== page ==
Published in Cavan, county Cavan
July 4, 1863
IN THE COURT OF BANKRUPTCY AND INSOLVENCY
In the Matter of JOHN WOOLLEY, Of Kingscourt, TO BE SOLD BY PUBLIC AUCTION, in the County of Cavan, Leather Dealer pursuant in the Order, and subject to the A Bankrupt. approbation of said Court, on Tuesday, 14th day of JULY, 1863, at the Court of Bankruptcy and Insolvency, Four Courts, Dublin, at the hour of One o'clock in the afternoon of said day, all the Estate, Right, Title, and Interest of the Said Bankrupt and his Assignees and Mortgagee, of in and to All That and Those, that part or portion of the LANDS OF CLUNTURKAN, situate in the parish of Enniskeen, and County of Cavan, containing by estimation 4 acres or thereabouts, Irish plantation measure, held under Lease, bearing date the 3rd May, 1847, for lives renewable for ever, at the yearly rent of £1 sterling, late currency, per acre.
And also, All That and Those, that piece or parcel of Ground called the ORCHARD MEADOWS and FOUR FIELDS, part of the said LANDS OF ENNISKEEN, Barony of Clonkee.....
CHEYNE BRADY, Chief Registrar.
DEATH OF R. H. V. ARCHER, ESQ.
We have a melancholy pleasure in copying the following paragraph from the EVENING NEWS of the 27th ultimo:--
"It is with sincere regret that we announce the death after a lingering illness, at a comparatively early age, of Mr. Richard Henry Verling ARCHER, Chief Clerk in the Office of Judge LONGFIELD, Landed Estates Court. Courteous and obliging in his disposition, efficient in the discharge of his duty, and endowed with talents of no mean character, Mr. ARCHER enlisted the regard and esteem of the suitors of the legal profession with whom his official duties brought him in contact, and by whom his loss is universally regretted....... "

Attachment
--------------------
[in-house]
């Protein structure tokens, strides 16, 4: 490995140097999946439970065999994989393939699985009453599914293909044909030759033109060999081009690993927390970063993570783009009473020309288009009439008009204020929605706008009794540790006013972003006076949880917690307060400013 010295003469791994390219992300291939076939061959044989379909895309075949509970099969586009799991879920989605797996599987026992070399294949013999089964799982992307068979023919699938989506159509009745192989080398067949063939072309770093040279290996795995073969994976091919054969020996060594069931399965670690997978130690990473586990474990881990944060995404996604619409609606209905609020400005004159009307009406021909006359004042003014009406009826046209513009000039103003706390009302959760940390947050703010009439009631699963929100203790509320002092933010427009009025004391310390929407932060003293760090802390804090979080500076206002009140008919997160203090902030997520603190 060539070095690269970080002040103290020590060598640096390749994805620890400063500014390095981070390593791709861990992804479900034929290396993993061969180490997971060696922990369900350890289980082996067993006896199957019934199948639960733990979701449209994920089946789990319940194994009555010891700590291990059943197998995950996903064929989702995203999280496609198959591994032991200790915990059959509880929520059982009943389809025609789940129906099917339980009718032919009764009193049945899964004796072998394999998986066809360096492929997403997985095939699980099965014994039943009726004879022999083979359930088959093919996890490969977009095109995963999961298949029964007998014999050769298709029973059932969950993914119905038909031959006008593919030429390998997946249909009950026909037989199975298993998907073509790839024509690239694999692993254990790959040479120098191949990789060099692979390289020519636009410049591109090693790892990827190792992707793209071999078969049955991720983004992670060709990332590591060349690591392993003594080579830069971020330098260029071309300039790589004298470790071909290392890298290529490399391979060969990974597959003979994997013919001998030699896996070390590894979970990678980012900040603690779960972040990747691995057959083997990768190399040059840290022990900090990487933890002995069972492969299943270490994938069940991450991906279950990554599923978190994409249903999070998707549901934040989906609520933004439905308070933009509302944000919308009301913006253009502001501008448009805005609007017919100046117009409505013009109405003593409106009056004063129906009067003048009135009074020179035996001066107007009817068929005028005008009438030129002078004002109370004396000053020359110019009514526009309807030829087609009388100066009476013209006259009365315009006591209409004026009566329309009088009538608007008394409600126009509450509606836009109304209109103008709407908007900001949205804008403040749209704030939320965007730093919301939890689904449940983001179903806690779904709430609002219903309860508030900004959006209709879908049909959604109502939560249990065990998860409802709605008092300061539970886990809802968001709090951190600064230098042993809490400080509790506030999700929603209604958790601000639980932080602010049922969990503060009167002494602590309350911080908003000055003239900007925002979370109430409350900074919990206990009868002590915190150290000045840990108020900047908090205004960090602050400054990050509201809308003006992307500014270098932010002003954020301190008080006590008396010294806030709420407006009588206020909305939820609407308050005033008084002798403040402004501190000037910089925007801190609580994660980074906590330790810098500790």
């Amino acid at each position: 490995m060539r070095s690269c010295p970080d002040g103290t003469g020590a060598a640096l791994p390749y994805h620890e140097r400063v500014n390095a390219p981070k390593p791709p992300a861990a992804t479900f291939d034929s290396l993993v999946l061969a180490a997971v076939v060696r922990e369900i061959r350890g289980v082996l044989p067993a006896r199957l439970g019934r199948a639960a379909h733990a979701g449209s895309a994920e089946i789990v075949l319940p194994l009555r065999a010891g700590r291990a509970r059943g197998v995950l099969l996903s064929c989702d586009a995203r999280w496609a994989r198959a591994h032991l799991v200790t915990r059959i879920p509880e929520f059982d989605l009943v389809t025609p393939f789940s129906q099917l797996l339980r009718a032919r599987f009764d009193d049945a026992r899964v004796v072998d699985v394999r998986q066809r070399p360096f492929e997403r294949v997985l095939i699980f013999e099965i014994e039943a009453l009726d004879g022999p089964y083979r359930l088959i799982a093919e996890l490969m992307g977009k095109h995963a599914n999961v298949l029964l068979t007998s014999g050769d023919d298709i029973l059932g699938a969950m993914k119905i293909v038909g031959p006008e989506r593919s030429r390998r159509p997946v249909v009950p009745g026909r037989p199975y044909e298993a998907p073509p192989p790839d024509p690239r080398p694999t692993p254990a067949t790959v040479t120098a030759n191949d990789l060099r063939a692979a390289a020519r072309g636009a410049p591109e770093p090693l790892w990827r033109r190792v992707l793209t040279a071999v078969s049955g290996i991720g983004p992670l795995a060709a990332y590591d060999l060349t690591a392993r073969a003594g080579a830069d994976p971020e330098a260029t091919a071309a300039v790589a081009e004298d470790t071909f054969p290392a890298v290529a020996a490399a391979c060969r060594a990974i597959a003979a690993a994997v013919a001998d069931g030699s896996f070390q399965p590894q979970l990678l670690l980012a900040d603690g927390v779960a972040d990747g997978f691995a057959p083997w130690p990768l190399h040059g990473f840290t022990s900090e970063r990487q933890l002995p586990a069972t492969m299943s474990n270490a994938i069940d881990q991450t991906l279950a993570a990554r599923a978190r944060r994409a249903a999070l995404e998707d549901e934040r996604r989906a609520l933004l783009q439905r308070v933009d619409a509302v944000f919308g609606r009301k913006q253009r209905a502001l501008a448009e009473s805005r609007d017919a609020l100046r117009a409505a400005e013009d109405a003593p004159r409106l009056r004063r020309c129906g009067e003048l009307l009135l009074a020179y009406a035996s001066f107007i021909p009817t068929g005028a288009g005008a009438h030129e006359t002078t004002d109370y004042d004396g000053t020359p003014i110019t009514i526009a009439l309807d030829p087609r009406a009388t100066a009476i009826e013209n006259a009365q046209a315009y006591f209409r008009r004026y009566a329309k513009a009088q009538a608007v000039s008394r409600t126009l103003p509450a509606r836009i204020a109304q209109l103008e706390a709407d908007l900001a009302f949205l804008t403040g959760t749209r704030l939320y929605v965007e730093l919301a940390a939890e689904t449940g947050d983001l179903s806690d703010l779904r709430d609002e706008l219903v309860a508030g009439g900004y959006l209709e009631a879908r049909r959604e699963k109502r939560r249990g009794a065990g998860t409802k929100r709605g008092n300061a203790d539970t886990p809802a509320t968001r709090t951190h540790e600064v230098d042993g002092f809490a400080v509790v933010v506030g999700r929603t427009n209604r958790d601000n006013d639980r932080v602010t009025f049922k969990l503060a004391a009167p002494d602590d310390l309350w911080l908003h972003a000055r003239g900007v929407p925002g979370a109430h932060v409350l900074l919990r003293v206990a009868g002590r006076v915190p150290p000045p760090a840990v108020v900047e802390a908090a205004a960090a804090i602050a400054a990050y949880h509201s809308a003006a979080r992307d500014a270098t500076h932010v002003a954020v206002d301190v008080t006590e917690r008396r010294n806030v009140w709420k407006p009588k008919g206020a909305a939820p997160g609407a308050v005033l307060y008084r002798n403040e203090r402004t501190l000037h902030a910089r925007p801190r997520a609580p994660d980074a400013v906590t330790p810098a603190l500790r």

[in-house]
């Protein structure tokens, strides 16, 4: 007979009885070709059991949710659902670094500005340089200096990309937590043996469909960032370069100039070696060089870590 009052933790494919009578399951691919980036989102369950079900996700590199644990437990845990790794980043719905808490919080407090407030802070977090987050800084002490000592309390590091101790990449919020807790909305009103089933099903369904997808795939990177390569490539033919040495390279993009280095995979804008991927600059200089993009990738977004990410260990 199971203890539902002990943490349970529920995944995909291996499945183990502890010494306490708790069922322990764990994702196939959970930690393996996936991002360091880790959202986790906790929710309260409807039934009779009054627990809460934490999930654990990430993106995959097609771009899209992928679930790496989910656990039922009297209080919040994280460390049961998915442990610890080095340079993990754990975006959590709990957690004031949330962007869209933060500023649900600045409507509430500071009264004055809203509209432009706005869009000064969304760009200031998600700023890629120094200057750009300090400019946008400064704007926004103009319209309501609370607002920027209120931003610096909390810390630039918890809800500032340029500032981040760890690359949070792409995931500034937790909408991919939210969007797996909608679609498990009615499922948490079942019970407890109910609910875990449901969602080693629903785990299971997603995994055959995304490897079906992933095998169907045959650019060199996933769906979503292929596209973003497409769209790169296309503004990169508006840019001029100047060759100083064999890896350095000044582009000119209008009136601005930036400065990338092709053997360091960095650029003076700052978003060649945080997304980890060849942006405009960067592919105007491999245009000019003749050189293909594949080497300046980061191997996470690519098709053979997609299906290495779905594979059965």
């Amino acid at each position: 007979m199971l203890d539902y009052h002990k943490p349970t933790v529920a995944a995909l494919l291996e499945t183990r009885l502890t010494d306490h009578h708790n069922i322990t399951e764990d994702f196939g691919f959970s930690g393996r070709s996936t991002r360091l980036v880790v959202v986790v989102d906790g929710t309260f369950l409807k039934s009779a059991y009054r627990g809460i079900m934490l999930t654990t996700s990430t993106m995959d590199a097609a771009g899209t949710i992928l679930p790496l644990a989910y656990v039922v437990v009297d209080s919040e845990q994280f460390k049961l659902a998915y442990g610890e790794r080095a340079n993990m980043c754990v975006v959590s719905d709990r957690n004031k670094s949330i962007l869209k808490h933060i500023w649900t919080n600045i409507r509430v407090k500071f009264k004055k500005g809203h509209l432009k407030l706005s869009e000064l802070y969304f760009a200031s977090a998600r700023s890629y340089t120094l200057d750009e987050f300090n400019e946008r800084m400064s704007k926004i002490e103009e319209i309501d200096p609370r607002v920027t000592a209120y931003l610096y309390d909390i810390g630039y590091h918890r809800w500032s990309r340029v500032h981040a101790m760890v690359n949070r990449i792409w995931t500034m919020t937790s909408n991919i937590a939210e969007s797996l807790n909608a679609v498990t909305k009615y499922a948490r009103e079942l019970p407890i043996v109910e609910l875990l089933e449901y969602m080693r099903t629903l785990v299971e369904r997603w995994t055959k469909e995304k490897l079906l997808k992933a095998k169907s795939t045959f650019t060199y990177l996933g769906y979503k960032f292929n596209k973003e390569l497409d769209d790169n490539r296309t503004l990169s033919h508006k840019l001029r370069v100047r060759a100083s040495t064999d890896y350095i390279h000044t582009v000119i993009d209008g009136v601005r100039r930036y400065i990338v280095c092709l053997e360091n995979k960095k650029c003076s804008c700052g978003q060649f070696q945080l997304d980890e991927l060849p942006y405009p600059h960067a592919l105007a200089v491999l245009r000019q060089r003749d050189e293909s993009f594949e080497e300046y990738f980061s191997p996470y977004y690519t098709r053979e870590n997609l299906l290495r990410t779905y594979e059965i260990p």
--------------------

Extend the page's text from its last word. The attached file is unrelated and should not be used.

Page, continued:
[We fully concur in every sentence of the foregoing. We had the gratification of knowing Mr. ARCHER personally, and heard the announcement of his death with very great regret. A more thorough gentleman it would be impossible to meet, and a more amiable man no person has ever been acquainted with. He was youngest son of the late Rev. Richard ARCHER, Incumbent of Clonduff, County Down, grand nephew of the Very Rev. Hold WARING, late Dean of Dromore, and brother to Mrs. HUMPHRYS, wife of Dr. Hutchinson G. HUMPHRYS of Ballyhaise. He was a graduate, and Bachelor of Arts of the University of Dublin, a distinguished Honour man and Medalist. He is deeply regretted by all who knew him, and will long be remembered by every one who had the honour of his acquaintance.--Editor, CAVAN OBSERVER.]